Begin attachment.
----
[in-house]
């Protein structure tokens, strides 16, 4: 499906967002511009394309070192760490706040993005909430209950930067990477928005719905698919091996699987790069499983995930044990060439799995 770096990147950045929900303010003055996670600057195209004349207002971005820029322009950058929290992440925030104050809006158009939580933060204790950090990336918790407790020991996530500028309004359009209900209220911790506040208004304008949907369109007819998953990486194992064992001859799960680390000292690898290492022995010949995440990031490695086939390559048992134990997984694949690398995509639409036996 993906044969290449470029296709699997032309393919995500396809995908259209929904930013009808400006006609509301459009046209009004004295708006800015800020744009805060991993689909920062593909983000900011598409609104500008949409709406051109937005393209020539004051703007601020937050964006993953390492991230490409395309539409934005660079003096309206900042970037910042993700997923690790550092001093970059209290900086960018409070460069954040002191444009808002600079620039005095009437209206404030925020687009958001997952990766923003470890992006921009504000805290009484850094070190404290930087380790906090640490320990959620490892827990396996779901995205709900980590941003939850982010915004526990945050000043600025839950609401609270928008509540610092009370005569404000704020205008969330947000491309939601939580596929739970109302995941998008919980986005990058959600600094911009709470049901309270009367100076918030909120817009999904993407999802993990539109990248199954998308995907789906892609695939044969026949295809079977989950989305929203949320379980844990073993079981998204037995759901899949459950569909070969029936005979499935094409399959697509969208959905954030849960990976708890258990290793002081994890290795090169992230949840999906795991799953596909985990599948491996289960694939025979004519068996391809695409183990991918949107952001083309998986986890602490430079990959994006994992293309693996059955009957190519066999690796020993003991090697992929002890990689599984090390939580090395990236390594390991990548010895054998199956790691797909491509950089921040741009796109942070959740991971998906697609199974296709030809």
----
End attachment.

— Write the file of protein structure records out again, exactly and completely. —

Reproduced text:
[in-house]
């Protein structure tokens, strides 16, 4: 499906967002511009394309070192760490706040993005909430209950930067990477928005719905698919091996699987790069499983995930044990060439799995 770096990147950045929900303010003055996670600057195209004349207002971005820029322009950058929290992440925030104050809006158009939580933060204790950090990336918790407790020991996530500028309004359009209900209220911790506040208004304008949907369109007819998953990486194992064992001859799960680390000292690898290492022995010949995440990031490695086939390559048992134990997984694949690398995509639409036996 993906044969290449470029296709699997032309393919995500396809995908259209929904930013009808400006006609509301459009046209009004004295708006800015800020744009805060991993689909920062593909983000900011598409609104500008949409709406051109937005393209020539004051703007601020937050964006993953390492991230490409395309539409934005660079003096309206900042970037910042993700997923690790550092001093970059209290900086960018409070460069954040002191444009808002600079620039005095009437209206404030925020687009958001997952990766923003470890992006921009504000805290009484850094070190404290930087380790906090640490320990959620490892827990396996779901995205709900980590941003939850982010915004526990945050000043600025839950609401609270928008509540610092009370005569404000704020205008969330947000491309939601939580596929739970109302995941998008919980986005990058959600600094911009709470049901309270009367100076918030909120817009999904993407999802993990539109990248199954998308995907789906892609695939044969026949295809079977989950989305929203949320379980844990073993079981998204037995759901899949459950569909070969029936005979499935094409399959697509969208959905954030849960990976708890258990290793002081994890290795090169992230949840999906795991799953596909985990599948491996289960694939025979004519068996391809695409183990991918949107952001083309998986986890602490430079990959994006994992293309693996059955009957190519066999690796020993003991090697992929002890990689599984090390939580090395990236390594390991990548010895054998199956790691797909491509950089921040741009796109942070959740991971998906697609199974296709030809």